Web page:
The National Highway Traffic Safety Administration recently conducted a forum on the problem of drowsy driving. The forum, entitled Asleep at the Wheel, was part of National Drowsy Driving Prevention Week. It included discussions over the breadth of the problem and potential methods of addressing drowsy driving.
According to the head administrator of the NHTSA, drowsy driving accidents claim somewhere between 5,000 and 7,000 lives each year nationwide. The AAA completed a survey of drivers and found that 43 percent acknowledged having fallen asleep or "nodded off" behind the wheel at some point. Nearly 40 percent of drivers between 19 and 24 years of age admitted to driving while "struggling to keep their eyes open" within the prior month. An earlier study by the AAA found that 16.5 percent of fatal traffic accidents are caused by drowsy driving.
Sleep deprivation is unlikely to decrease in the near future. There are a number of contributing factors that make it difficult to get enough sleep. Many Americans work long hours. We stare at cell phones and computer screens for hours. We don't make sleep the priority it should be, and almost everyone is guilty of this. Significant lifestyle changes would be necessary for many people to feel properly rested every day.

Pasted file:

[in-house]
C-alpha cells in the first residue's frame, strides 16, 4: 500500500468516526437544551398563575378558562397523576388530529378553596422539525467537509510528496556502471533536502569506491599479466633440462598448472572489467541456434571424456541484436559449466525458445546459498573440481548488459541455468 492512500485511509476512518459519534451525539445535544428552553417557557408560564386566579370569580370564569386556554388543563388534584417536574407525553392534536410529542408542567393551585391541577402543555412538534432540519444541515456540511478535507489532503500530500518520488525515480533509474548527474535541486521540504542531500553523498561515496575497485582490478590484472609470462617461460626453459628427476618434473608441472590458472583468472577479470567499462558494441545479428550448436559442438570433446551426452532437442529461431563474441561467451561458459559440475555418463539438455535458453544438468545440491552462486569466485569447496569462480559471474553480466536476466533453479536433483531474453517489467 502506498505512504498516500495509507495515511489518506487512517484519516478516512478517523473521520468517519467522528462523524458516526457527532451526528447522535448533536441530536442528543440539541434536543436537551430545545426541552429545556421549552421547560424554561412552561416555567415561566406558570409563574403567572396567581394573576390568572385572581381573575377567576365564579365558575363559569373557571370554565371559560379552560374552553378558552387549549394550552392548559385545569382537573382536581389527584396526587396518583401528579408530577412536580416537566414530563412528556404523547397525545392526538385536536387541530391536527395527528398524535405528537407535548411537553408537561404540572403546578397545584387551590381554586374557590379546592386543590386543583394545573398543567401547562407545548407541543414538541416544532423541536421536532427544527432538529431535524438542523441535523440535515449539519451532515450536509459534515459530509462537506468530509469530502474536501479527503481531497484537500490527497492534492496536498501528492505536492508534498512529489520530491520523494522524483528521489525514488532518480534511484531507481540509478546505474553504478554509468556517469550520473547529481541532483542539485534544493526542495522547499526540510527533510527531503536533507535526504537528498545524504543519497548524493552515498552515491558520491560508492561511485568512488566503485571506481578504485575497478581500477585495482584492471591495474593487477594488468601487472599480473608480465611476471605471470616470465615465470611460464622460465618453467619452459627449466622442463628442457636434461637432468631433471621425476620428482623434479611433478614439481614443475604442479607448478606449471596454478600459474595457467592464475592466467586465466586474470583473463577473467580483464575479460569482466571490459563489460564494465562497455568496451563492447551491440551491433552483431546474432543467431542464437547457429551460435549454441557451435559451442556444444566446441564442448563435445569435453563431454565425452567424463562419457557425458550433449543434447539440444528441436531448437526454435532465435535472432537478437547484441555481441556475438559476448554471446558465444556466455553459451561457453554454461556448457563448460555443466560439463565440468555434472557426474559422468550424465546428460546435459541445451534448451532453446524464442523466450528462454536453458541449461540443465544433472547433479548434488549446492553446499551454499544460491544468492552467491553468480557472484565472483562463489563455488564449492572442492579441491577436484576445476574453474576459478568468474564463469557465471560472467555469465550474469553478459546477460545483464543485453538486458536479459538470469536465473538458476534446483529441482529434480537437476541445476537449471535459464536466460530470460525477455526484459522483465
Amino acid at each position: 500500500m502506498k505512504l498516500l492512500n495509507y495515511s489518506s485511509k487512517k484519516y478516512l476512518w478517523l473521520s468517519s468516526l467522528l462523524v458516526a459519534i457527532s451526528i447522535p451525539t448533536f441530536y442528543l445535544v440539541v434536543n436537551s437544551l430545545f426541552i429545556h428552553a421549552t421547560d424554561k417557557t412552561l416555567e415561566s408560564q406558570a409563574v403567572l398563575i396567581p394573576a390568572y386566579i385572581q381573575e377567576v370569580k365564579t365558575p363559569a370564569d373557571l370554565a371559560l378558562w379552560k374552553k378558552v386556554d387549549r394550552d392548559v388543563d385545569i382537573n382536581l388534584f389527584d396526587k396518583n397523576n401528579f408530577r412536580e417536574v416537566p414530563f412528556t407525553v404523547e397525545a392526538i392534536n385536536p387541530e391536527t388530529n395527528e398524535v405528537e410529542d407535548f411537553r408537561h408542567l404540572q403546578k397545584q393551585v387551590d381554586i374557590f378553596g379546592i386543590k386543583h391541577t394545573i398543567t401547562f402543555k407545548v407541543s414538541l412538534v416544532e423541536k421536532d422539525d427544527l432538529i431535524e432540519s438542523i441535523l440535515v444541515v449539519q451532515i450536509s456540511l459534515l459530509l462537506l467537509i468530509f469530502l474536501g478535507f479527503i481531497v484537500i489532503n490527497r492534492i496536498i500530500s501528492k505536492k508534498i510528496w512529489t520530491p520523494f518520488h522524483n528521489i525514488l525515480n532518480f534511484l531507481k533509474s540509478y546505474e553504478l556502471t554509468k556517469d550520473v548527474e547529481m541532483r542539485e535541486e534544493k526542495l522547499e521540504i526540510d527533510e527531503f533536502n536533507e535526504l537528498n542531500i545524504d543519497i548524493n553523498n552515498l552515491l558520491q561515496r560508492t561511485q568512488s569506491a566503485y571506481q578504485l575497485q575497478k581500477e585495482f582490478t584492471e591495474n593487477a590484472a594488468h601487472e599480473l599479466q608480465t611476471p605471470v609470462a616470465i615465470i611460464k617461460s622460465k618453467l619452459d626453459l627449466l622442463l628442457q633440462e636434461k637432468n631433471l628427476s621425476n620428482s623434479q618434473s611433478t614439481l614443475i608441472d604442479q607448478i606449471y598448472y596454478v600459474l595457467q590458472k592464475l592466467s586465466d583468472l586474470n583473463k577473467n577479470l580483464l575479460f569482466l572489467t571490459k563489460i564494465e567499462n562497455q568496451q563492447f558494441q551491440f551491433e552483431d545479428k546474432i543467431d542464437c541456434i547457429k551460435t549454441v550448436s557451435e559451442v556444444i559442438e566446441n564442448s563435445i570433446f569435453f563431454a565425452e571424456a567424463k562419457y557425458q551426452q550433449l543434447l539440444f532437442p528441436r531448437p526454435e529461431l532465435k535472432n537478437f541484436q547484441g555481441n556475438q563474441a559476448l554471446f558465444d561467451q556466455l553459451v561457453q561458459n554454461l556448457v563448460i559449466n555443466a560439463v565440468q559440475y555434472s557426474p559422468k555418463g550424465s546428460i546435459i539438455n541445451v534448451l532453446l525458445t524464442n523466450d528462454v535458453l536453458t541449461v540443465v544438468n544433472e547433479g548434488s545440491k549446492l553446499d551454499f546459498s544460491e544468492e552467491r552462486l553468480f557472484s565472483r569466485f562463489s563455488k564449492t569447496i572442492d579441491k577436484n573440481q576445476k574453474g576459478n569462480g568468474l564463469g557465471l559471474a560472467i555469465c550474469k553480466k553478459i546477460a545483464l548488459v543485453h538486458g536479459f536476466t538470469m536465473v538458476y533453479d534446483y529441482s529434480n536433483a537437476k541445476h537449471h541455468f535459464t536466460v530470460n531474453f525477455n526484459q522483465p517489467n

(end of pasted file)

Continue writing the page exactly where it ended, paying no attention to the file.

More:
Drowsy driving is particularly problematic because it is so difficult to stop. A tired driver is even less likely than a drunk or distracted driver to be stopped or ticketed for the offense. People don't consider driving drowsy as serious a problem as driving drunk. To solve the problem, we need to impress upon people just how much danger they are in. If you are fighting to stay awake while driving, your life is in serious danger. Pull over. The consequences of a serious car accident are not something you want to experience.
Source: WTOP, "Wake-up call: Alarming number of motorists confess to drowsy driving," by ABC Radio, 4 November 2015